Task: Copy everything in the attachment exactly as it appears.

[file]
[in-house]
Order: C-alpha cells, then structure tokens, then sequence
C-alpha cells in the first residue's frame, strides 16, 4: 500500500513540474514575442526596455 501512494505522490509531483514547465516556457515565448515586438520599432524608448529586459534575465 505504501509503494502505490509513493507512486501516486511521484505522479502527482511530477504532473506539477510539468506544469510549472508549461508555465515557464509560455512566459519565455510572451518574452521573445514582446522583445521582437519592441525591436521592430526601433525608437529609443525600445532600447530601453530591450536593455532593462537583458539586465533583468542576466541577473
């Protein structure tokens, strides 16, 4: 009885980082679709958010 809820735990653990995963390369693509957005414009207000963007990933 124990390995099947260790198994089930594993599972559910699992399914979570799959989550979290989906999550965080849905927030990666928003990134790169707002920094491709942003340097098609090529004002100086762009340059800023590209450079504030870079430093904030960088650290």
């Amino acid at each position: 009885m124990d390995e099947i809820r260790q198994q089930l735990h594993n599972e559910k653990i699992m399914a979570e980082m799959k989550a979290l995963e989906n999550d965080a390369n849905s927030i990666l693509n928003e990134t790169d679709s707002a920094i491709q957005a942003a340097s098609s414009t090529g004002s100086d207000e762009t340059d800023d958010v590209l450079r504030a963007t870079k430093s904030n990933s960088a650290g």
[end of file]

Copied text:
[in-house]
Order: C-alpha cells, then structure tokens, then sequence
C-alpha cells in the first residue's frame, strides 16, 4: 500500500513540474514575442526596455 501512494505522490509531483514547465516556457515565448515586438520599432524608448529586459534575465 505504501509503494502505490509513493507512486501516486511521484505522479502527482511530477504532473506539477510539468506544469510549472508549461508555465515557464509560455512566459519565455510572451518574452521573445514582446522583445521582437519592441525591436521592430526601433525608437529609443525600445532600447530601453530591450536593455532593462537583458539586465533583468542576466541577473
């Protein structure tokens, strides 16, 4: 009885980082679709958010 809820735990653990995963390369693509957005414009207000963007990933 124990390995099947260790198994089930594993599972559910699992399914979570799959989550979290989906999550965080849905927030990666928003990134790169707002920094491709942003340097098609090529004002100086762009340059800023590209450079504030870079430093904030960088650290």
């Amino acid at each position: 009885m124990d390995e099947i809820r260790q198994q089930l735990h594993n599972e559910k653990i699992m399914a979570e980082m799959k989550a979290l995963e989906n999550d965080a390369n849905s927030i990666l693509n928003e990134t790169d679709s707002a920094i491709q957005a942003a340097s098609s414009t090529g004002s100086d207000e762009t340059d800023d958010v590209l450079r504030a963007t870079k430093s904030n990933s960088a650290g």